Brian Stelter isn’t even trying to pretend he’s reporting the truth anymore.

Does he really think this story from the New York Times is painting the whole picture in Seattle? You’ve heard the expression ‘the blind leading the blind,’ this is more like the dumb leading the dumber.

From the New York Times:

What has emerged is an experiment in life without the police — part street festival, part commune. Hundreds have gathered to hear speeches, poetry and music. On Tuesday night, dozens of people sat in the middle of an intersection to watch “13th,” the Ava DuVernay film about the criminal justice system’s impact on African-Americans. On Wednesday, children made chalk drawings in the middle of the street.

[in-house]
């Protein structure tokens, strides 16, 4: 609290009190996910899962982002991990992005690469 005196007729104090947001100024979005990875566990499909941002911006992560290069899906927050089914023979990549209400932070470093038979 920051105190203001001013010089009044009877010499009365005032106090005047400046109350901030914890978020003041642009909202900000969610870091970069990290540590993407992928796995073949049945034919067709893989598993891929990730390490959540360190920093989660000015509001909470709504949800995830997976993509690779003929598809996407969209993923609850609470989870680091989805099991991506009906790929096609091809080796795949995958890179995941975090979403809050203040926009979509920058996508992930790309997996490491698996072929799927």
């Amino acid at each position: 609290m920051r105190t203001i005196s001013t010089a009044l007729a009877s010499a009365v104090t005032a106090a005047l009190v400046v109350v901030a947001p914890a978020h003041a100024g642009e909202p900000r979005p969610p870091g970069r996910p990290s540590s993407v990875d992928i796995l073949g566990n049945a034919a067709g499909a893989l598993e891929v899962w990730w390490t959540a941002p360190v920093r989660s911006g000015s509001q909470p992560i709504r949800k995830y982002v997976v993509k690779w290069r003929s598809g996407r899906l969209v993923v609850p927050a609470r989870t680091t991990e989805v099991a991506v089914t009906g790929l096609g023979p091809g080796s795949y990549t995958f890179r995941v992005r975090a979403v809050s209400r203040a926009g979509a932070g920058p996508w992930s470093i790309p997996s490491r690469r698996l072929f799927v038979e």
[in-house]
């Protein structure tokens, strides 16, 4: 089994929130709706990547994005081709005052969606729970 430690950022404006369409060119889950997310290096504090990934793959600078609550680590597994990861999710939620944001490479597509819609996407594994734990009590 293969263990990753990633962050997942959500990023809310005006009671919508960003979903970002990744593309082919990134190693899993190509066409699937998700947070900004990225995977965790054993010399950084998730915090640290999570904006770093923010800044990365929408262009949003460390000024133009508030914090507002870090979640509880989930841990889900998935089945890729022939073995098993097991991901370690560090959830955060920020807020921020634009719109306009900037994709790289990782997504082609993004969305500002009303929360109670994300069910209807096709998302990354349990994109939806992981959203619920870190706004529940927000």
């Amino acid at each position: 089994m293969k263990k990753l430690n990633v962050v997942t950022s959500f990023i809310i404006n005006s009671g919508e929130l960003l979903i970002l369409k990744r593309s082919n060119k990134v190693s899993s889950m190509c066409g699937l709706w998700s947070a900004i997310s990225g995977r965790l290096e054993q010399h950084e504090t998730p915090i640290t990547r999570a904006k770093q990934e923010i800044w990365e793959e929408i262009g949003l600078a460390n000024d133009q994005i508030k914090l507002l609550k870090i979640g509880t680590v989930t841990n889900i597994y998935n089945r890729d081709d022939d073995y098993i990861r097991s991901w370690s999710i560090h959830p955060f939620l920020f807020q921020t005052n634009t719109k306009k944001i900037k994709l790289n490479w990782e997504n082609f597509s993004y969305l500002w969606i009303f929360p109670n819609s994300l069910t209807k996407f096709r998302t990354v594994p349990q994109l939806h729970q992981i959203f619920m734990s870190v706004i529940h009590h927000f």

They’re sitting around singing Kumbaya … yup.

One block had a designated smoking area. Another had a medic station. At the “No Cop Co-op,” people could pick up a free LaCroix sparkling water or a snack. No currency was accepted, but across the street, in a nod to capitalism, a bustling stand was selling $6 hot dogs. It was dealing in U.S. dollars.

Gosh, can’t help but notice they left Raz Simone out of their article.

Wonder why.

They also put up a ‘wall.’

Hilarious, right?

Oh, and about Simone:

Huh, this doesn’t seem like a Utopia to us.

‘We are the police.’

We thought they wanted to get rid of the police?

Super peaceful.

Great experiment, folks.

And they thought the police were bad?

Maybe NYT should tell the whole story next time, Tater.



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